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Moblin v2 beta targets netbooks

May 19, 2009 — by Eric Brown — from the LinuxDevices Archive
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[Updated: 2:30PM] — Moblin.org has released the beta version of its open-source Linux “Moblin v2.0 for Netbooks and Nettops” stack. The Moblin beta shows extensive upgrades in the user interface (UI), including a new toolbar (pictured), and an “m_zone” home page that aggregates social networking content.

(Click for larger view of Moblin v2 beta's new toolbar)

Several Linux distributions are expected to embrace the Moblin v2 stack for netbook-specific versions expected to arrive this Fall. Linux distro vendors hope that the revitalized and refocused stack, which originally targeted mobile Internet devices (MIDs) instead of netbooks, will help win back Linux netbook market share lost in recent months to Microsoft's Windows XP, as well as preempt Microsoft's upcoming Windows 7, which is being billed as a netbook-capable OS. Moblin v2 should also raise the bar for Google's Linux-based Android, which will soon appear on low-end netbooks, but so far is still very much a smartphone stack.

First to announce was Novell, which announced earlier this week that it was working closely with Intel on the project, and is readying a Moblin v2 version of SUSE Linux. With today's announcement, Novell released a preview screenshot showing a beta version of its community version of SUSE, OpenSUSE, based on Moblin v2 (see image below).


Novell-sponsored OpenSUSE beta incorporating Moblin v2, showing customized version of m-zone interface
(Click to enlarge)

As promised when the second alpha version of Moblin v2 arrived in late March, the beta version shows off the eye candy of the new UI. Optimized for netbooks and nettops, the new interface and core applications were developed using the Clutter animation framework, and depend heavily on “GL and the physics engine,” says the Moblin.org project. The UI is also said to be based on other open source applications including DRI2 and KMS.


Main m-zone home screen
(Click to enlarge)

“We feel the code has reached a level where both developers and enthusiasts can play with it,” writes Imad Sousou, Director, Intel Open Source Technology Center, in his blog announcement. “While fine tuning, bug fixing, and polishing is ongoing, so is performance improvement, all of which you should start seeing rolled into the weekly builds.”


Moblin v2 Toolbar
(Click to enlarge)

Moblin's new top-line toolbar (pictured above) appears only when the cursor exposes it, thereby saving screen space. The toolbar is divided, left to right, into time and date, a selection of icon-like “panels,” and system information. The panels include features such as status, people (contacts), Internet, media, pasteboard, applications, and zones.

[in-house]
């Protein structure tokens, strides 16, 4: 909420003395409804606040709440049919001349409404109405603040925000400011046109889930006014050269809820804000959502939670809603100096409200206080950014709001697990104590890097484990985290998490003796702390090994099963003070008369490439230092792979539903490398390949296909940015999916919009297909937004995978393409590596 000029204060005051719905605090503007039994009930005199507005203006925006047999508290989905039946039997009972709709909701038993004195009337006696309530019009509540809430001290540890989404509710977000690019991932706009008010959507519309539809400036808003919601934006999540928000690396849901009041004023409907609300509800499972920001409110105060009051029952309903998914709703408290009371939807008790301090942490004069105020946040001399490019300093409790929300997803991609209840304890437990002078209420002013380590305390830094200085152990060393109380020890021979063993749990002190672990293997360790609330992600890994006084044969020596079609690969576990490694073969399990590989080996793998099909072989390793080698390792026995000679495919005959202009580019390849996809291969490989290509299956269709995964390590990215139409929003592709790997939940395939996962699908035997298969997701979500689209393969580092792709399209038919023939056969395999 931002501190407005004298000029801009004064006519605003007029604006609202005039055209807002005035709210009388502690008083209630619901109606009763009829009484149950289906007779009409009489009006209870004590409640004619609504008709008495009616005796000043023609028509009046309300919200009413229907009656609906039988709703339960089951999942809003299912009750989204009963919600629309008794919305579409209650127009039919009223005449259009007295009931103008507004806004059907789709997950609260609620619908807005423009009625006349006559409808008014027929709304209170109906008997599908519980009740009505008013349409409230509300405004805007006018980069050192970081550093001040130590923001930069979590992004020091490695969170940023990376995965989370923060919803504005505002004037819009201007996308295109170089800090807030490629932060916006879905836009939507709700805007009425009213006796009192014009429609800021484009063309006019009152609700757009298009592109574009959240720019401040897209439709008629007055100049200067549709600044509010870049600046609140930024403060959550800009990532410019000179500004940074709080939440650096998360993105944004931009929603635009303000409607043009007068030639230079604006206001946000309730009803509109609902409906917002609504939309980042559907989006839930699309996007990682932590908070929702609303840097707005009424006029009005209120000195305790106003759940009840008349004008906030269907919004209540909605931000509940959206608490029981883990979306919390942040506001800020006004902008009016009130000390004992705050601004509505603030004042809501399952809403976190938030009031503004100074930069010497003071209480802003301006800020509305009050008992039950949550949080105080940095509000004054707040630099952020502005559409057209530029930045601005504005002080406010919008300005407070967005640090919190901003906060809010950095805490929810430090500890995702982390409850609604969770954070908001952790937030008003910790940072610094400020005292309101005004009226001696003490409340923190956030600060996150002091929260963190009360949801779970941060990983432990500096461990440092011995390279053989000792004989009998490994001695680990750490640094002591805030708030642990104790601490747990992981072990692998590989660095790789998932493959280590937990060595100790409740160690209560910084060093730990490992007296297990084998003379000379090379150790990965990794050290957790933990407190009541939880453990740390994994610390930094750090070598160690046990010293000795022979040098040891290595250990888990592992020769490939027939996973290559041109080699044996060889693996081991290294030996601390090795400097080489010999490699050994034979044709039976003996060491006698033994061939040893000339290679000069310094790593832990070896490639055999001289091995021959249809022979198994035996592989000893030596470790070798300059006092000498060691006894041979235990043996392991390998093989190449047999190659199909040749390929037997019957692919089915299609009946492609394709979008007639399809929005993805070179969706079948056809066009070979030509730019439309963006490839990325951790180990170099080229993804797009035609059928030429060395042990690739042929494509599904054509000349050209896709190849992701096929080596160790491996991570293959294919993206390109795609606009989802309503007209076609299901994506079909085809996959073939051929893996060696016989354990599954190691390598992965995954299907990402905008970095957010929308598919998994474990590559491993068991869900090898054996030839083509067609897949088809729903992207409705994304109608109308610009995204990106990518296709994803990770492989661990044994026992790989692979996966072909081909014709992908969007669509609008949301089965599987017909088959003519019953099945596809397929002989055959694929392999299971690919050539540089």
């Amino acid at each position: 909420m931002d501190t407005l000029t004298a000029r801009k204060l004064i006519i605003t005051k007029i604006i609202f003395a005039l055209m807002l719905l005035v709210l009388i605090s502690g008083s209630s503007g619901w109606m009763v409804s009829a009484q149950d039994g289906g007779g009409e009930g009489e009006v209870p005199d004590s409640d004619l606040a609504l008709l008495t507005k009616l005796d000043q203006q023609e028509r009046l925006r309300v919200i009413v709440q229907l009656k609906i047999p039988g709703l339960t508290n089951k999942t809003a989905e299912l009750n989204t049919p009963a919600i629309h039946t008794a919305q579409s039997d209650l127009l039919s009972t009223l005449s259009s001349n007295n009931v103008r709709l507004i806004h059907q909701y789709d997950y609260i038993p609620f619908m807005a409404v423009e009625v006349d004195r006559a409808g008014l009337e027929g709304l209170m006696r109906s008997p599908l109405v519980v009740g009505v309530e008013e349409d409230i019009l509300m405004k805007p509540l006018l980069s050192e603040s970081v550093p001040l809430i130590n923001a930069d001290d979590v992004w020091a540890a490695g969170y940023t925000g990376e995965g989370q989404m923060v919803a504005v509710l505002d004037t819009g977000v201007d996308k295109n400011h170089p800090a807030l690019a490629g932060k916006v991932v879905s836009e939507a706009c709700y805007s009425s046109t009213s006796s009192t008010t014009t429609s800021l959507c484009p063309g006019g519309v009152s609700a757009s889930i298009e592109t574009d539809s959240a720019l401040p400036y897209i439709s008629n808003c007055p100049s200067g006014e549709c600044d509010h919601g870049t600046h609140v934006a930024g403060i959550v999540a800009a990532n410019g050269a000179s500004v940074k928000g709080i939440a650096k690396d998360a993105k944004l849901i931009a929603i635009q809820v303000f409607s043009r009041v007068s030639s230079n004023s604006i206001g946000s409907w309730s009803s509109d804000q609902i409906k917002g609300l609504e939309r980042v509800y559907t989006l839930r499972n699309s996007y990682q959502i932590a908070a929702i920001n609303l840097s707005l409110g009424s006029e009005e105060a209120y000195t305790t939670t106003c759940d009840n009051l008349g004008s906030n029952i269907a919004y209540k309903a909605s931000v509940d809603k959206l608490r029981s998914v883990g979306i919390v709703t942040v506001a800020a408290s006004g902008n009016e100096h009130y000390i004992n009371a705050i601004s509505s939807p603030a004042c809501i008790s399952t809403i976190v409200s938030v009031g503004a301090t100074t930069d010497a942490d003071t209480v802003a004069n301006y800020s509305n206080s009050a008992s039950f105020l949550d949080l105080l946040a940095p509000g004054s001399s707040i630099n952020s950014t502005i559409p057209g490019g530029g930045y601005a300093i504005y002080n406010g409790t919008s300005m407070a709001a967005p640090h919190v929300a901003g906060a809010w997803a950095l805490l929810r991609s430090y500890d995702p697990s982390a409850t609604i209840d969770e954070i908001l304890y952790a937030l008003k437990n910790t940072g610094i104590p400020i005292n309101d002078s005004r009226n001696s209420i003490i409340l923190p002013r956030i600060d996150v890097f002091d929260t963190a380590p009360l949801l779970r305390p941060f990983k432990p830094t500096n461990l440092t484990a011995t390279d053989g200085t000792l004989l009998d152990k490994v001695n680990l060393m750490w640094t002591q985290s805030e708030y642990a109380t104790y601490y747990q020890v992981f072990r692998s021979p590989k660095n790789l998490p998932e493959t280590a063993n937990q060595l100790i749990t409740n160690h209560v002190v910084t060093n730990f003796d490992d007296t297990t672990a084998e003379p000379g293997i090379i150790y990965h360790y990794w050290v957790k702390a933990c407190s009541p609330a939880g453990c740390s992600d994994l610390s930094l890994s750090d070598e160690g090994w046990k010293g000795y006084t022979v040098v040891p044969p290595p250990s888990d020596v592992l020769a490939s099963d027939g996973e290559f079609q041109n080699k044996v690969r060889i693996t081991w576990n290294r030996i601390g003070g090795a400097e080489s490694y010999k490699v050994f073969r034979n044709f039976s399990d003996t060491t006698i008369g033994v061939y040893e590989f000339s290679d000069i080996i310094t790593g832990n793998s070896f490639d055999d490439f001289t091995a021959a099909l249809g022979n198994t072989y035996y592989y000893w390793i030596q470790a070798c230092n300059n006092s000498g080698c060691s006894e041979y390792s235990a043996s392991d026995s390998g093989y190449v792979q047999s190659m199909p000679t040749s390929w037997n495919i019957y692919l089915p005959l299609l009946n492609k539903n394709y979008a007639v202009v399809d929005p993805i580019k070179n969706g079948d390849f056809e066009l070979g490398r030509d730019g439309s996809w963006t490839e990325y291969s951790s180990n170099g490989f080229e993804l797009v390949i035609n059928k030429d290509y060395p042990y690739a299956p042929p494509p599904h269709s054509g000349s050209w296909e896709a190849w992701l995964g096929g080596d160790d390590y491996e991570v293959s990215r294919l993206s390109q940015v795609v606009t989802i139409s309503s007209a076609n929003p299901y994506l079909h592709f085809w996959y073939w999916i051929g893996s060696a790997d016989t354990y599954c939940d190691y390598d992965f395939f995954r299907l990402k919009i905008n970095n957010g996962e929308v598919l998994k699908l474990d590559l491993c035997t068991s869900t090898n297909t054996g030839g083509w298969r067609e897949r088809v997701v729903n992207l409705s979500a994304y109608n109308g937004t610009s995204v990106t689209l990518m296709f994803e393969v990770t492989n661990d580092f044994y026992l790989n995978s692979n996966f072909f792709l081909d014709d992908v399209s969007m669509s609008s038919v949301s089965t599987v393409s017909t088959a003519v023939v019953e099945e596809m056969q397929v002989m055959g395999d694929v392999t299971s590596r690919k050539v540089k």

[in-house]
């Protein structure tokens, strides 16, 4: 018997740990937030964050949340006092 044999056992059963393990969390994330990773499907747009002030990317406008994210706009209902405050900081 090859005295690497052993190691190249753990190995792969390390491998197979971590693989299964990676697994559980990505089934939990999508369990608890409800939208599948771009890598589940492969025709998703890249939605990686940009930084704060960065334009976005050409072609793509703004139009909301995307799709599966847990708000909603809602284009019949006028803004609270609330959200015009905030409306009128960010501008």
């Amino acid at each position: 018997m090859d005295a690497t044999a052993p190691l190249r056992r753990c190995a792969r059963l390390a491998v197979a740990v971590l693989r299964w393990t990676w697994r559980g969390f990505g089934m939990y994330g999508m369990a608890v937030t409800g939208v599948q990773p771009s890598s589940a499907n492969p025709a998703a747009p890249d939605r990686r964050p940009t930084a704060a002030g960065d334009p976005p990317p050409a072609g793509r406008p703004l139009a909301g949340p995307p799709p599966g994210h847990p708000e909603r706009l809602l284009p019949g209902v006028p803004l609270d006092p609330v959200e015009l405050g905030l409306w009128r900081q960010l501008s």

M-zone appointment screen
(Click to enlarge)

In addition to new top-of-screen toolbars, the key addition is the m_zone, which acts as a home screen for at-a-glance access to various activities. These include synchronized calendar items, tasks, appointments, recently used files, and real-time updates from social networking sites, says Moblin.org. The display is divided into recent activities, recent files and websites, and recent social network updates. The latter currently offers feeds from Last.fm and Twitter, but more services will be added in future releases, says the project.

Other highlights of the Moblin v2.0 beta release are said to include:

  • Optimized web browser — Based on new Mozilla browser technology revised into a Clutter shell, the Moblin browser includes features such as video embedding and the latest Flash plug-in.
  • Zoomable media player — Users can zoom from viewing all media down to focusing on an individual picture, movie, or audio track. The media player can detect and index media on external USB devices, as well as networked UPnP devices, says Moblin.org.
  • UI for connection management — The updated connection manager (ConnMan) now offers improved UI.
  • Support for Linux desktop applications — Support for desktop applications is provided via GNOME Mobile technologies.

The available Moblin beta images should work on any Intel-based netbook or nettop, writes Sousou. Specific tested models are said to include:

  • Acer Aspire One
  • Asus eeePC 901, 1000H
  • Dell Mini 9
  • MSI Wind
  • Lenovo S10
  • Samsung NC10
  • HP Mini 1010 and 1120NR (only using wired networking for now)


Moblin v2 web service set-up page
(Click to enlarge)

In early April, Intel formally handed over control of its Linux-based, Moblin mobile device stack to the nonprofit Linux Foundation (LF), yet it still seems to be the clear leader in the initiative. There has been some speculation that the nonprofit LF may encourage expansion of the Intel Atom-focused stack to support other platforms where Google's Android might otherwise take hold. (Alternative platforms could include other x86 platforms such as Via's Nano, as well as mobile ARM-based system-on-chips (SoCs) from Texas Instruments (TI), Freescale, and Qualcomm.)

The fast-booting Moblin v2 for Netbooks will be followed up next year with a Moblin v2 for MIDs version that focuses on the next-gen heir to the Atom — Intel's Moorestown processor. This version of Moblin is slated to offer support for VoIP, and developers from Intel's Moblin and Nokia's Maemo have begun collaborating on a telephony stack called oFono that could work on either Linux-based mobile device platform.

Availability

The Moblin v2 beta for Netbooks and Nettops may be downloaded here. More information, tours, videos, etc. may be found here.


 
This article was originally published on LinuxDevices and has been donated to the open source community by QuinStreet Inc. Please visit LinuxToday.com for up-to-date news and articles about Linux and open source.

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